The Role of Incentive Pays in Military Compensation
RAND CORP SANTA MONICA CA
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I would like to thank the Committee for the opportunity to testify. I will address my comments to the utility of incentive pays in influencing career decisions of members of the U.S. military. The armed forces share a common foundation of military pay. The foundation includes basic pay, basic allowance for subsistence, basic allowance for housing or housing in-kind, and a military health benefit for service members and their families. Educational benefits could also be included, as could contributions toward retirement benefits. This foundation of pay performs several functions. It helps to ensure that the services can recruit, retain, and motivate the number and caliber of people they need to meet manpower requirements, produce a flow of capable future leaders within the enlisted and officer ranks, and shape the force so that its experience and grade mix are appropriate to the desired force structure. The health of the volunteer force depends on maintaining an adequate foundation of pay. This seems like an obvious statement, but at times the nation has inadvertently tested its validity. The combination of basic pay, basic allowance for subsistence, and basic allowance for housing were set high enough at the start of the volunteer force in 1973 to enable a successful launch. Yet lower than adequate pay increases in the following years led to a recruiting and retention crisis at the end of the 70s, and Congress faced the alternatives of returning to a draft or restoring military pay to competitive levels. Congress chose to restore pay, increasing it a total of 26 percent in fiscal 1980 and 1981. A second test occurred as the economy boomed in the late 1990s. Again military pay did not keep up with pay in the private sector and strains developed in recruiting and retention, though not as severe as in the late 1970s.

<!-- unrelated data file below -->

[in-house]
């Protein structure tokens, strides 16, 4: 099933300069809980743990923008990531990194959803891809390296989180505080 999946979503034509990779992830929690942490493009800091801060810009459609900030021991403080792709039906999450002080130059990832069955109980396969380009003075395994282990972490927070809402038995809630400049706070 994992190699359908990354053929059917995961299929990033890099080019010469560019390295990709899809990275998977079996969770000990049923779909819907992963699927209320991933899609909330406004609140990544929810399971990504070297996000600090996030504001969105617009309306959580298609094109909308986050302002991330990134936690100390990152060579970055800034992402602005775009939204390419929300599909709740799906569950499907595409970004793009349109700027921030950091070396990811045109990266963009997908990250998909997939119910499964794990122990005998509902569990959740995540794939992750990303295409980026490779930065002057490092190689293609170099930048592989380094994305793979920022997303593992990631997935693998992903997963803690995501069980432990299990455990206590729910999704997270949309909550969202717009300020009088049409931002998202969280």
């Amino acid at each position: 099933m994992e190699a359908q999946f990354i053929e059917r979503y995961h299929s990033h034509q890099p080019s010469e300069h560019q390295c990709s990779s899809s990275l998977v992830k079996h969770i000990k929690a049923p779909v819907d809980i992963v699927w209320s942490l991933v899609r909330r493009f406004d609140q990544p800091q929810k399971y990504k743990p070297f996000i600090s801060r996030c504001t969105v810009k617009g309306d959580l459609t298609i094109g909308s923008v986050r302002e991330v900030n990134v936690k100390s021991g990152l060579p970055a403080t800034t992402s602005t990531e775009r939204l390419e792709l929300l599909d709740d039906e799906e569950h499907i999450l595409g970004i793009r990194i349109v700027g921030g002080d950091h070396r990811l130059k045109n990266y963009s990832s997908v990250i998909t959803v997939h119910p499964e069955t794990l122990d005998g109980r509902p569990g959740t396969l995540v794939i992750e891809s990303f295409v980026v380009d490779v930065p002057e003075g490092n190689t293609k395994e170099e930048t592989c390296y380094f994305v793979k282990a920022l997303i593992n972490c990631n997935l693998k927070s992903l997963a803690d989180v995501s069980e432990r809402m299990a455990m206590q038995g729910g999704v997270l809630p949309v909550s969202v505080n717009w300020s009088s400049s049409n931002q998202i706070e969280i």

- Economics and Cost Analysis
- Personnel Management and Labor Relations